A tropical cyclone is a low-pressure system which develops in the tropics and is sufficiently intense to produce sustained gale force winds of at least 63km/h. If the sustained wind reaches hurricane force of at least 118km/h the system is defined as a severe tropical cyclone. In other parts of the world they are called hurricanes or typhoons.
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Tropical cyclones can cause significant phenomena which can adversely, and sometimes favourably impact on communities and the environment. The most common features are destructive winds and heavy rainfall that can lead to flooding. Storm surge, or coastal inundation by seawater, is a lesser known phenomenon but can be the most dangerous element of a cyclone. Though rare in Australia, tornadoes have been reported during cyclone events.
In tropical cyclones, wind gusts in excess of 90km/h can be expected around their centre, or eye, while in the most severe events, gusts can exceed 360km/h. Although the strongest winds are near the eye, damaging winds can extend hundreds of kilometres from the centre. The eye can have quite calm winds and cloud-free skies, but this lull is temporary and is followed by destructive winds from another direction. This is because, from above, the winds spiral around the eye in a clockwise direction (in the Southern Hemisphere). The effect of this on the ground is that winds on opposite sides of the eye blow in different directions.
Wind damage is mostly caused by the maximum gusts in the cyclone. For this reason, the well-known tropical cyclone severity categories used by the Bureau of Meteorology to communicate warnings are based on maximum gust strengths.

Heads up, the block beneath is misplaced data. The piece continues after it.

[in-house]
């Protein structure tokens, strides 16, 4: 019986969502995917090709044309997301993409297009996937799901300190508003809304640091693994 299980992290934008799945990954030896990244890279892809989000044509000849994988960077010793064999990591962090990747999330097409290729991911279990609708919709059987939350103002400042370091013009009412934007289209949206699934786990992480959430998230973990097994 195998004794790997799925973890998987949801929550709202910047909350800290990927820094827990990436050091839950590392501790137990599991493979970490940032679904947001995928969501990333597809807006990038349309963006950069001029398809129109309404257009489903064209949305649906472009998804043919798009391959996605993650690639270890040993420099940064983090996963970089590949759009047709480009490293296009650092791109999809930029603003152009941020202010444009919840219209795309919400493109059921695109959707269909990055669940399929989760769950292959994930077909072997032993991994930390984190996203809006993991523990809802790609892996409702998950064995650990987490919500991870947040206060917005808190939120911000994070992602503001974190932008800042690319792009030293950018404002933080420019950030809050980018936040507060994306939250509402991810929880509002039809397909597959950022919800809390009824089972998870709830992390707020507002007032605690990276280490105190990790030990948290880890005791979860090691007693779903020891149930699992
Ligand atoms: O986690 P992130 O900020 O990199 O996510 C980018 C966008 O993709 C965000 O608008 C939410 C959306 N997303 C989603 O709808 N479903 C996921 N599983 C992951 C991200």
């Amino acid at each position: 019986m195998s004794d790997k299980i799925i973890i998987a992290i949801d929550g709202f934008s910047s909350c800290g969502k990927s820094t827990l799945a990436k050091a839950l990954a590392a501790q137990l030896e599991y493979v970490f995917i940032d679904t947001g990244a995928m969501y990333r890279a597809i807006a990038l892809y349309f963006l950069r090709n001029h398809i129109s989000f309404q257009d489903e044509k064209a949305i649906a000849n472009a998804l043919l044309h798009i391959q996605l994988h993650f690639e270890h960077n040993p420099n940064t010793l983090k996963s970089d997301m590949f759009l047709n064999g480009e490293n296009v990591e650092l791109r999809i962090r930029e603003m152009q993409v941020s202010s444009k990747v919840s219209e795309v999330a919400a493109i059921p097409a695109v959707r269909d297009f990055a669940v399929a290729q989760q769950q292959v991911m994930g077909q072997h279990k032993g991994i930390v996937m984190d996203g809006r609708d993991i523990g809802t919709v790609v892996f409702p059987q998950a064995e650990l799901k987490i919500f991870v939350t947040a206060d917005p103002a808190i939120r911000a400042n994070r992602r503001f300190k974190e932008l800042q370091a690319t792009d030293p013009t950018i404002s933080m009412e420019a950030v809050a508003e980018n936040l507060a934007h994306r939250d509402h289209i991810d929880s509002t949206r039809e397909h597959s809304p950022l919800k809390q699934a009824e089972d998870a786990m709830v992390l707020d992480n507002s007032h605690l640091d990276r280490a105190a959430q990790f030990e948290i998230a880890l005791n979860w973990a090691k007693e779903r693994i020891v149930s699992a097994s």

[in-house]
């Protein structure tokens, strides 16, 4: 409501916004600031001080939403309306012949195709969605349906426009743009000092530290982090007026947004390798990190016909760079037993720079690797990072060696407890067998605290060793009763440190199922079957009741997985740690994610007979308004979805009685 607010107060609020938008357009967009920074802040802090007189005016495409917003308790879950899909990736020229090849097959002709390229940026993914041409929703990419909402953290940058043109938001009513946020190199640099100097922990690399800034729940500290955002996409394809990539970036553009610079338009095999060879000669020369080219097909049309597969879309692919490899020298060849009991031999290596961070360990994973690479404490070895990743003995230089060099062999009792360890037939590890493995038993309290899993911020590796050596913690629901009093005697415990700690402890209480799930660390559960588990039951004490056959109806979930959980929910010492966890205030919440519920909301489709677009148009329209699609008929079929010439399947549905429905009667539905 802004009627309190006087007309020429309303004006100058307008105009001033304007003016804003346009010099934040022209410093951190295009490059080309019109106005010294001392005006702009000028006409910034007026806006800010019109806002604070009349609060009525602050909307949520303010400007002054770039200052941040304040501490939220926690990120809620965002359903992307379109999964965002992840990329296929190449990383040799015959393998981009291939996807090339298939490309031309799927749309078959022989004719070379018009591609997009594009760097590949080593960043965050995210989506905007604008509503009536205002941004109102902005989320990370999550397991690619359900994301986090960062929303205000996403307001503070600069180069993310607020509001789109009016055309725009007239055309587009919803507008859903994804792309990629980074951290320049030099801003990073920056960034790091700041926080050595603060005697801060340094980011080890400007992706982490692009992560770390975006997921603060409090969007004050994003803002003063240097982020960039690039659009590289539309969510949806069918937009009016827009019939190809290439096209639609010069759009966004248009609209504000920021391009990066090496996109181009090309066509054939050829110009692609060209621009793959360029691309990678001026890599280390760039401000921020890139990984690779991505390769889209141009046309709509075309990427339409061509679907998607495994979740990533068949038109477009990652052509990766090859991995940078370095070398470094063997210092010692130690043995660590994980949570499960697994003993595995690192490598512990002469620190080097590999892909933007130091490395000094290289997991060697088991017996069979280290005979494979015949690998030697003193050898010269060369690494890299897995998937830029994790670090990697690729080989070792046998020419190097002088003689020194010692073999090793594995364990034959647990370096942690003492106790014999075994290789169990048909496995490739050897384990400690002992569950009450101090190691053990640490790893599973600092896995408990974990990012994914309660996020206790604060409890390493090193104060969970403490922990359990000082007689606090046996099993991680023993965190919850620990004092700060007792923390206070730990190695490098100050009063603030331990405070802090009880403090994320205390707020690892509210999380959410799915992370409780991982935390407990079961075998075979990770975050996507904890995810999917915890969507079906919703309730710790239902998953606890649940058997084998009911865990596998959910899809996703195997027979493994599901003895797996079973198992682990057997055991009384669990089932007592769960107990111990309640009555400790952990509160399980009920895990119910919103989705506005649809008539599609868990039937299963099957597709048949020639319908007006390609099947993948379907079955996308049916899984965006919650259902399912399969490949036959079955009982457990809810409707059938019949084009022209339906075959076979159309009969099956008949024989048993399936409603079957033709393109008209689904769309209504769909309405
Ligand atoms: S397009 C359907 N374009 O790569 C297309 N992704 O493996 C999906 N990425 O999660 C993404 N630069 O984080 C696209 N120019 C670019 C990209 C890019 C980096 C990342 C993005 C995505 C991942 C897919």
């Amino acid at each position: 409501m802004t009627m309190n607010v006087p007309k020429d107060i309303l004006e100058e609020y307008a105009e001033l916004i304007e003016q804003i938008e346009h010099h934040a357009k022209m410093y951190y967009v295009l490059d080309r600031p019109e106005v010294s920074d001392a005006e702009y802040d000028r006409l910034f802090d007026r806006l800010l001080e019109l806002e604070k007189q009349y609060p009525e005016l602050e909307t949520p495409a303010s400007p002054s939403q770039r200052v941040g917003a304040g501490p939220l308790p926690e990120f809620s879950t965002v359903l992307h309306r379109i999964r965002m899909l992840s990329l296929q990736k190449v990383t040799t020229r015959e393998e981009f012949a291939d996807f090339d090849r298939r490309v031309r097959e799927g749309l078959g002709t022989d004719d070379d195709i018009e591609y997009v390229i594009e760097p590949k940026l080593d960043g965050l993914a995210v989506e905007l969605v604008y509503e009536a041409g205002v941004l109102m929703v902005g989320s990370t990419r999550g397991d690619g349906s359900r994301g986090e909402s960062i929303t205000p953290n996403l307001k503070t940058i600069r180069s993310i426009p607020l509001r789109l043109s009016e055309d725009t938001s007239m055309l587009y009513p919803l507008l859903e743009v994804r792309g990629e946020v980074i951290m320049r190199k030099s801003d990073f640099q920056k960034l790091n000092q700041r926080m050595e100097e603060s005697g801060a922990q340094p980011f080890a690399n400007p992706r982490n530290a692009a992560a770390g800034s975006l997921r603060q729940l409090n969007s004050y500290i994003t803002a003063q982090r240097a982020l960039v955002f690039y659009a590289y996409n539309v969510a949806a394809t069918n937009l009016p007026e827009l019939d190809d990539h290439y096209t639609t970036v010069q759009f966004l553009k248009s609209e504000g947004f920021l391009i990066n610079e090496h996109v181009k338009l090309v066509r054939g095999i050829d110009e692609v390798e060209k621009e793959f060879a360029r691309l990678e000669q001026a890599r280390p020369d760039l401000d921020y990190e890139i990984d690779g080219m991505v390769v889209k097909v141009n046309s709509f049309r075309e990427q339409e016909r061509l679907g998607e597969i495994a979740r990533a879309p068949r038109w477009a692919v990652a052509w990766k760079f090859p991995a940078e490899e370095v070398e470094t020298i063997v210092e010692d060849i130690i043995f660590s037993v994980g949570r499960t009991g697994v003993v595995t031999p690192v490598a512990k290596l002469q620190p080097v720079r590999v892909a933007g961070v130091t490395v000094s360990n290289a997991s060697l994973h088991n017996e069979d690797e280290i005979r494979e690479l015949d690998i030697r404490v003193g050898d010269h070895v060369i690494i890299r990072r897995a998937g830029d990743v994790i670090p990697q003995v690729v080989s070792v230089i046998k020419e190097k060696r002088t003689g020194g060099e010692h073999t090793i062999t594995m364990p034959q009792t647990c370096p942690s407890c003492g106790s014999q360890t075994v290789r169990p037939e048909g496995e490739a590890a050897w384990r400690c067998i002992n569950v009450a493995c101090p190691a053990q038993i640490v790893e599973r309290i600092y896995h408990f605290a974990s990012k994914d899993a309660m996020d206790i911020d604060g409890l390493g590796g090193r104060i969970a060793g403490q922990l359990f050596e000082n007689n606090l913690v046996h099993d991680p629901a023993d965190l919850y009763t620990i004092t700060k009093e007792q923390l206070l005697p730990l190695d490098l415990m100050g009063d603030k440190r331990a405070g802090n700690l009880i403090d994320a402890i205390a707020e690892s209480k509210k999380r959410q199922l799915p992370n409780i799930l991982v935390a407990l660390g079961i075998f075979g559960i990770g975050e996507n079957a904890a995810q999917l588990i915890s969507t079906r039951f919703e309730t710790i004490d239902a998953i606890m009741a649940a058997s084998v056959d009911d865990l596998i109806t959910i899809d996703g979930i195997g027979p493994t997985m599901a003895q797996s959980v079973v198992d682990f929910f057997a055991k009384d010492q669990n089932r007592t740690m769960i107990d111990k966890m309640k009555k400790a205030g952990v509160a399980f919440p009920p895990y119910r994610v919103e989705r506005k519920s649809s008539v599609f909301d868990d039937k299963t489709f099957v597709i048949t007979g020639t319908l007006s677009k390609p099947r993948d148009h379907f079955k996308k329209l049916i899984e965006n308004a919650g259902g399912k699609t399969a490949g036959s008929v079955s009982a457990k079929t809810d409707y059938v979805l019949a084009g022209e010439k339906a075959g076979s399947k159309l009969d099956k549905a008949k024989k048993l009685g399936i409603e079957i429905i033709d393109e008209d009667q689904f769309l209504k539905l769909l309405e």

Because tropical cyclones form over warm tropical oceans, they generally hold enormous amounts of moisture and can produce heavy rainfall over extensive areas. Rain can create severe impacts by causing floods and landslides and through the direct damage of materials by contact, such as being driven by wind into buildings. Direct damage is generally the result of wind damage to walls, windows or roofs, which allows water to penetrate buildings.
Rainfall can be associated with the tropical cyclone when it impacts on the coast or further inland as it weakens to become a tropical depression. Heavy rain from tropical cyclones or tropical depressions can often reach Australia's more southerly latitudes where the rainfall is a major source of water for the country's inland river and ground water systems. Flooding can wreak havoc over vast areas, inundating land, isolating communities and destroying infrastructure.
Potentially the most dangerous hazard associated with tropical cyclones which make landfall is storm surge. Storm surge has been responsible for more deaths than any other feature of tropical cyclones. Storm surge is a raised dome of water about 60 to 80 kilometres across and typically about two to five metres higher than the normal tide level. It is caused by a combination of strong winds driving water onshore and the lower atmospheric pressure in a tropical cyclone. In the southern hemisphere the onshore winds occur to the left of the tropical cyclone's path. In Australia, this is the east side on the north west and north coasts and the south side on the east coast.
The largest surge usually extends between 30 and 60 kilometres from the crossing point of the tropical cyclone centre, or eye. Its influence also depends on the local topography of the seafloor and the angle at which the cyclone crosses the coast. If the surge occurs at the same time as a high astronomical tide the area inundated can be extensive, particularly along low-lying coastlines.
Interesting fact: Tropical cyclone Tracy is the smallest recorded cyclone, with a radius of gales extending less than 50 kilometres. The largest tropical cyclone on record is Typhoon Tip which had gales over a radius 1100 kilometres in the north-west Pacific Ocean.
Source: Geoscience Australia.